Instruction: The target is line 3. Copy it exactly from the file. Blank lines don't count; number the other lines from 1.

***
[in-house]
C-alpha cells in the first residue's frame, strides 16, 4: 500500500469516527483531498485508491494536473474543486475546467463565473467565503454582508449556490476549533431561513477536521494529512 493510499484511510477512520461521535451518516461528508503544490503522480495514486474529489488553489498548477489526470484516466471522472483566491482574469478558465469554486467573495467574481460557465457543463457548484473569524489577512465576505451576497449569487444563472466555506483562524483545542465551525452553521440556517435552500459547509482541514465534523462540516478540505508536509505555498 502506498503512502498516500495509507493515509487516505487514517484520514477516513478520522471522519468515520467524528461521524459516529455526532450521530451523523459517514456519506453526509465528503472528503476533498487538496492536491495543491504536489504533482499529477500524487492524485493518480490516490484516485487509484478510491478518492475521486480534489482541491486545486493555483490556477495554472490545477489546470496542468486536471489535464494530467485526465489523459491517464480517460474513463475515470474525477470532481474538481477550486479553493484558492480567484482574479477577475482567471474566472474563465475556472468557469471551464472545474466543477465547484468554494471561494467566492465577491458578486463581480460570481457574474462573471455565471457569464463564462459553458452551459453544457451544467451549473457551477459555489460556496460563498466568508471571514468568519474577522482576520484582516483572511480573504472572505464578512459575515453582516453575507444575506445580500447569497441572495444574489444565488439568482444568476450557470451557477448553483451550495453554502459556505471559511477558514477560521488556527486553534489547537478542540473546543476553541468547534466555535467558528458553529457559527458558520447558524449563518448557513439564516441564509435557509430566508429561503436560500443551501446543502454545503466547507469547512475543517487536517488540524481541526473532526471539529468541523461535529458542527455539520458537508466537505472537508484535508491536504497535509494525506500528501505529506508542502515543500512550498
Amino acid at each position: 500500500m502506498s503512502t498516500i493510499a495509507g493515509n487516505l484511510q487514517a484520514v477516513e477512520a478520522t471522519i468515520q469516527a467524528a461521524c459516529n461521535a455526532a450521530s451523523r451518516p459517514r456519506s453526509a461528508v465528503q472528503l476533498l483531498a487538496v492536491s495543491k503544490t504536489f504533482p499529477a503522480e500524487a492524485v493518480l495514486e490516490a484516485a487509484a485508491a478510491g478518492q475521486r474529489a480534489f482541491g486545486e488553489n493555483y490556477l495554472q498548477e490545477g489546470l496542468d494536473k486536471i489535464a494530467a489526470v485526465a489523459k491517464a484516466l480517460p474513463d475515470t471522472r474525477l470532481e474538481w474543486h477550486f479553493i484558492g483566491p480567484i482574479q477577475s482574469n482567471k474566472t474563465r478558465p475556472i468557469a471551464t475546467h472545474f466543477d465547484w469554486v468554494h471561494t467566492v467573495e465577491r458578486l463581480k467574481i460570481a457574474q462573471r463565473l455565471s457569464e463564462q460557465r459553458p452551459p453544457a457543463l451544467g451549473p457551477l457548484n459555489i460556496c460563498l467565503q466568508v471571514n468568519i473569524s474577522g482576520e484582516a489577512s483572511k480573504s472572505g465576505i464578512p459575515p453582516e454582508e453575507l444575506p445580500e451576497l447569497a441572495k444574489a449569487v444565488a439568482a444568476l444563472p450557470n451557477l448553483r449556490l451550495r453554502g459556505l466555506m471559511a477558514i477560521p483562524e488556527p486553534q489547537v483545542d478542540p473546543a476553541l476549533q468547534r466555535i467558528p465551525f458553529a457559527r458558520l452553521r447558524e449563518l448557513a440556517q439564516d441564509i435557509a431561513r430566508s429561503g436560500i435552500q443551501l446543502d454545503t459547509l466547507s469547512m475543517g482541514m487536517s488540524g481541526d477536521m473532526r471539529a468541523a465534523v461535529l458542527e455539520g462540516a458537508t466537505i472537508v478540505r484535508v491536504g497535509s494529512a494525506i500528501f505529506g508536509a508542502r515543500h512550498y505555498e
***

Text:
Amino acid at each position: 500500500m502506498s503512502t498516500i493510499a495509507g493515509n487516505l484511510q487514517a484520514v477516513e477512520a478520522t471522519i468515520q469516527a467524528a461521524c459516529n461521535a455526532a450521530s451523523r451518516p459517514r456519506s453526509a461528508v465528503q472528503l476533498l483531498a487538496v492536491s495543491k503544490t504536489f504533482p499529477a503522480e500524487a492524485v493518480l495514486e490516490a484516485a487509484a485508491a478510491g478518492q475521486r474529489a480534489f482541491g486545486e488553489n493555483y490556477l495554472q498548477e490545477g489546470l496542468d494536473k486536471i489535464a494530467a489526470v485526465a489523459k491517464a484516466l480517460p474513463d475515470t471522472r474525477l470532481e474538481w474543486h477550486f479553493i484558492g483566491p480567484i482574479q477577475s482574469n482567471k474566472t474563465r478558465p475556472i468557469a471551464t475546467h472545474f466543477d465547484w469554486v468554494h471561494t467566492v467573495e465577491r458578486l463581480k467574481i460570481a457574474q462573471r463565473l455565471s457569464e463564462q460557465r459553458p452551459p453544457a457543463l451544467g451549473p457551477l457548484n459555489i460556496c460563498l467565503q466568508v471571514n468568519i473569524s474577522g482576520e484582516a489577512s483572511k480573504s472572505g465576505i464578512p459575515p453582516e454582508e453575507l444575506p445580500e451576497l447569497a441572495k444574489a449569487v444565488a439568482a444568476l444563472p450557470n451557477l448553483r449556490l451550495r453554502g459556505l466555506m471559511a477558514i477560521p483562524e488556527p486553534q489547537v483545542d478542540p473546543a476553541l476549533q468547534r466555535i467558528p465551525f458553529a457559527r458558520l452553521r447558524e449563518l448557513a440556517q439564516d441564509i435557509a431561513r430566508s429561503g436560500i435552500q443551501l446543502d454545503t459547509l466547507s469547512m475543517g482541514m487536517s488540524g481541526d477536521m473532526r471539529a468541523a465534523v461535529l458542527e455539520g462540516a458537508t466537505i472537508v478540505r484535508v491536504g497535509s494529512a494525506i500528501f505529506g508536509a508542502r515543500h512550498y505555498e